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Prodigious as it was, the LHUS did not fully satisfy Spiller’s urge to put his stamp on his chosen subject. In 1955, he published The Cycle of American Literature, a one-man “by-product,” as he called it, of the big book. In The Cycle, Spiller recapitulated a theme sounded in the LHUS: that American literature had peaked twice, first in 1835-1855, when Poe, Hawthorne, Emerson, Thoreau, Melville, and Whitman showed that American writers could hold their own with their English cousins; and again in 1915-1935, when Pound, Eliot, Hemingway, Faulkner, Dos Passos, and other Americans were in the vanguard of modernism. The book’s argument, however, may have mattered less than its brisk comprehensiveness. Taking up just over 200 pages in the paperback reprint, The Cycle was assigned at my high school as a savvy tour of American writing, from Jonathan Edwards’s sermons to William Faulkner’s Yoknapatawpha novels.

The first edition of the LHUS had issued an invitation: “Every generation should produce at least one literary history of the United States, for each generation must define the past in its own terms.” But as subsequent editions of the book rolled out—in 1953, ’63, and ’74—the next generation seemed to be dormant. In the 1974 edition, Spiller and company took note of this sluggishness: “At the close of its first quarter-century, LHUS has belied its authors’ original pronouncement that ‘each generation must define the past in its own terms.’”

In 1988, the year of Spiller’s death at age 91, the baton finally passed, with the publication of the Columbia Literary History of the United States. The Columbia editors accounted for the long delay by contrasting the present-day climate with those in which the Cambridge History and the LHUS came out. “There is today no unifying vision of a national identity like that shared by many scholars at the closings of the two world wars,” they wrote. They refrained from imposing a house style on contributors and promised not to “exclude certain writers because of biases involving gender, race, or ethnic and cultural background.” Making good on that pledge, the book’s first chapter, “The Native Voice,” was a survey of Native American storytelling, both oral and written.

In 1992, a Harvard professor named David Perkins published a book called Is Literary History Possible? Spoiler alert: he thought not. And to buttress his case, he categorized the Columbia History as “a collection of separate essays [that] deliberately avoids consecutiveness and coherence.” Meanwhile, Cambridge was back in the game with an eight-volume History of American Literature (1986-2004), which arrived “dead in the water,” said Elaine Showalter, emeritus professor of English at Princeton, in an e-mail to this writer.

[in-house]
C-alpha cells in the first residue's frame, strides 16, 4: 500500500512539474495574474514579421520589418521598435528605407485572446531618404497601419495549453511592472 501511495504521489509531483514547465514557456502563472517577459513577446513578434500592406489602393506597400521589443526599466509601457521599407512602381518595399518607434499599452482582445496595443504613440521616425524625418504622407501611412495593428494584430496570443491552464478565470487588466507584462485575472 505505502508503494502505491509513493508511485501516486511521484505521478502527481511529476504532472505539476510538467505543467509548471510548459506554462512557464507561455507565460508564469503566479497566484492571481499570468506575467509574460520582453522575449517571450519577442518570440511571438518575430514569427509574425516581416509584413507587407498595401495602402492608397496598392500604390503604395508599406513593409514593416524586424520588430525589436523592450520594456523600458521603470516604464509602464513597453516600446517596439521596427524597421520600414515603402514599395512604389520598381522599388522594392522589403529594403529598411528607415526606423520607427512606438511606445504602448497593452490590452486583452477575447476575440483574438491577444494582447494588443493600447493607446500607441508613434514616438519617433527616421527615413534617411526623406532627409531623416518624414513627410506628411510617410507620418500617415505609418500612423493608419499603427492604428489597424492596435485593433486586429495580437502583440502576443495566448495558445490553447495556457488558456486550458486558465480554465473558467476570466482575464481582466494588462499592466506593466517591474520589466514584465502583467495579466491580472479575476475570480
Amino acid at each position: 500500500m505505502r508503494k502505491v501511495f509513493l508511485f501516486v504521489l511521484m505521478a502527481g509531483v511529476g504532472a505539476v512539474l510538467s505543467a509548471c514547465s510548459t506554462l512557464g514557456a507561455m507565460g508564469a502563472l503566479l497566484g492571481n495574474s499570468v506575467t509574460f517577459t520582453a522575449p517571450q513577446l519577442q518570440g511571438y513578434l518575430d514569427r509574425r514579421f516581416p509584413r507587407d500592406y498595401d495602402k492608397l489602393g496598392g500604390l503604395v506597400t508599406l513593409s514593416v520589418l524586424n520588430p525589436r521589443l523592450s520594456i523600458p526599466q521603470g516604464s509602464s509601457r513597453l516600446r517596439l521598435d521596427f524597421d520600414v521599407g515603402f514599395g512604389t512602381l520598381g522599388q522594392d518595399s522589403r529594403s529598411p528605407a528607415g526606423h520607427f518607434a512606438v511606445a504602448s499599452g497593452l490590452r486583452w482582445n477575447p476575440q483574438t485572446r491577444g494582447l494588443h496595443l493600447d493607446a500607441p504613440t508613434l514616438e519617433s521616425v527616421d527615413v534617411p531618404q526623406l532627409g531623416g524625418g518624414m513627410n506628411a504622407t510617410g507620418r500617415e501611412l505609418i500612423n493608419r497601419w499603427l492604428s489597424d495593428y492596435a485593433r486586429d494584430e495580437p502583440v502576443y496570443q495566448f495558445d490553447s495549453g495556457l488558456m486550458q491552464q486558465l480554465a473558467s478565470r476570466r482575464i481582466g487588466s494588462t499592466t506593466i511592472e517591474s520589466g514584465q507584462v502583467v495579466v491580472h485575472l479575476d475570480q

In 2009, Harvard University Press issued A New Literary History of America, edited by Greil Marcus and Werner Sollors. Marcus is best known as an erudite rock critic, and the New Literary History takes obvious delight in kicking down the barriers between highbrow and pop culture in such chapters as “Baby Face is censored” (about cuts made to a racy 1933 Barbara Stanwyck movie), “Bebop,” and “Hurricane Katrina.” The editors justify this eclecticism on the grounds that the New Literary History is “a reexamination of the American experience as seen through a literary glass”—in other words, it’s a literary-ish history.

If the index is to be trusted, The New Literary History’s sole reference to the LHUS comes in Carrie Tirado Bramen’s essay on the iconoclastic critic Leslie Fiedler. Bramen points out that in a 1949 review for American Quarterly, Fiedler dissented from the chorus of praise for the LHUS, attacking it for, in Bramen’s paraphrase, “imposing on American fiction the religion of liberalism with its happy-ending, rags-to-riches narrative, where American literature ‘is not only virile, democratic, and humanitarian,’ but even ‘on the whole optimistic.’”

Yes, Spiller and company can fairly be accused of optimism; and in his last book, Late Harvest (1981), Spiller confessed to having thoroughly enjoyed his work on the LHUS and The Cycle. “The decade following my return to [Penn] in the fall of 1945,” he wrote, “was the happiest and most productive of my life.”

I doubt that Spiller was much bothered by either the criticisms leveled against the LHUS or its long drift into obsolescence. As he well knew, differentiating itself from its forebears is what every generation is supposed to do. But the notion that literary history itself might not be viable anymore? That, I think, he would have found baffling.

Dennis Drabelle is a contributing editor of The Washington Post Book World. His most recent book is The Great American Railroad War.

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